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Care leaders voice concerns after duplicate material discovered in CQC reports

Martin Green

Care leaders have voiced their concerns over the CQC’s inspection system following revelations this week that three advisers had been dismissed for duplicating material in reports.

The Times revealed on Tuesday that almost 40 care homes will have to be re-inspected following the incidents. The CQC responded to the report with a statement confirming the removal of the individuals from inspections and that re-inspections would have to take place.

Professor Martin Green, CEO of Care England, (pictured) said: “The recent article in the Times about the Care Quality Commission (CQC) reports is very worrying for care providers and the general public. Care providers have invested heavily in improving quality, transparency and developing open cultures and have a right to expect the same from the regulator, particularly since providers are paying significant amounts of money for this service.

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“Citizens also need to be confident in the CQC assessments, because this is the primary source of information when they are making life changing decisions about care. Care providers expect the Care Quality Commission to be open and transparent, and for their reports to be accurate. If there have to be re-inspections of some services, a refund on the regulatory fees paid by providers should be given because the service has not been delivered to the required standard.”

Nadra Ahmed OBE, executive chairman of the National Care Association, said she was “not surprised” that the malpractice had been brought to light, adding the incidents were an example of a “failing system” that had direct impact on care providers who fund the CQC.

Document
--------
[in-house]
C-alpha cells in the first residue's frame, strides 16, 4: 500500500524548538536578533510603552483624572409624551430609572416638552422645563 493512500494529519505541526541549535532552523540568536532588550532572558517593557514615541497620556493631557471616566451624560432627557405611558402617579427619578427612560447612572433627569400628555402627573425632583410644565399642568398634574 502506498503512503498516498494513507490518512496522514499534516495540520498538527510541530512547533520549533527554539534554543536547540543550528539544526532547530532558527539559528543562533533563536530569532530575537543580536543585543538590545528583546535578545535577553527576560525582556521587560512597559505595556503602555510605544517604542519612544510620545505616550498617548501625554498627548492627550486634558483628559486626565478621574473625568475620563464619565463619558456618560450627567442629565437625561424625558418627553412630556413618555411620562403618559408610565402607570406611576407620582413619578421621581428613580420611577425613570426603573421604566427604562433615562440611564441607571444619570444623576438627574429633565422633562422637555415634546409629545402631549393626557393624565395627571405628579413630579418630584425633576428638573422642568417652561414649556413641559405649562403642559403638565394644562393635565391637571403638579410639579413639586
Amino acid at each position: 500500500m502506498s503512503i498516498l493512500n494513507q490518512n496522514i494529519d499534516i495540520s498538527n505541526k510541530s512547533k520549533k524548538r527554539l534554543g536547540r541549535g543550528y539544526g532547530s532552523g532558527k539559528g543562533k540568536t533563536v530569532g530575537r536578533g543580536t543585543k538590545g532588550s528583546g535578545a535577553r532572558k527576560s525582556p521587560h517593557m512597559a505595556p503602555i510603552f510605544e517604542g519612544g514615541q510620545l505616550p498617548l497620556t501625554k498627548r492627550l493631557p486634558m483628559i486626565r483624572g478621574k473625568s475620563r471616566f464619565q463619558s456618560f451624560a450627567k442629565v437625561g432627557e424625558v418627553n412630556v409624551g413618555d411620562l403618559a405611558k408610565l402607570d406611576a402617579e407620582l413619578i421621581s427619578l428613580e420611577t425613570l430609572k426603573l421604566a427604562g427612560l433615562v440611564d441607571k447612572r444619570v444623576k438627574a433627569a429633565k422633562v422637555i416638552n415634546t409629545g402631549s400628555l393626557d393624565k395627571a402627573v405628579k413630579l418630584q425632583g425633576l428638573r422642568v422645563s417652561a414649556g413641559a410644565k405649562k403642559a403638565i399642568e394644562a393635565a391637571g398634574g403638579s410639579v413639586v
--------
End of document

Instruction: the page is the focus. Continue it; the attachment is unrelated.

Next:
“The sector pays for a robust and independent inspectorate and rely on a fair and consistent process but this report raises major concerns about the quality of the people employed to carry out these inspections,” Nadra told CHP.

“It should be noted that this failing compromises providers who are judged by commissioners, lenders and the public on the rating provided. If a provider was found to be doing this they would be rated inadequate…we must draw our own conclusions!”

Mike Padgham, Chair of the Independent Care Group (ICG), said the incidents had damaged the CQC’s reputation and raised the question: who is inspecting the inspectors?

“The CQC is, justifiably, very quick to punish care providers if they fall short and shows very little leniency,” Mike added.

“We need to have confidence in the CQC so it is gratifying to see that the organisation is being just as swift in acting to get its own house in order.”

 

Tags : ComplianceCQC
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The author Lee Peart

1 Comment

  1. Unfortunately, this does not surprise me.

    But duplication is only part of the problem.

    In many instances the providers have a clue when the inspections will take place, even, supposed unannounced visits.

    Also, I feel the CQC spends too much time checking records and virtually none on actual care delivery.

    While good record keeping is very important, it does not guarantee that the care being delivered is of good quality. You, may well say, what about complaints about care service delivery, but not everyone complains about poor quality, especially in the current climate.

    I say this because virtually all providers are short of staff, especially staff who will provide good quality care as many people are scared of loosing whatever care they are currently receiving.

    There are very good carers in the Care Profession, but not all carers are in that category and not all care providers are good.

    Poor care, especially in its delivery should not be occurring at all, but there are major problems within caring.

    The rate of pay being one, for the pay is, in most instances is not good for many will be only on or just above the National Living Wage, whereas, I feel all should be on, at least, the Real Living Wage.

    Another is working conditions and contracts for some, in fact too many will be on Zero Hours Contracts, when there should be none. Then there is sick pay, holiday entitlement and holiday pay, then travel allowance and other factors.

    In fact all aspects regarding care should be looked and then we all could have confidence in the CQC and the Care Profession.

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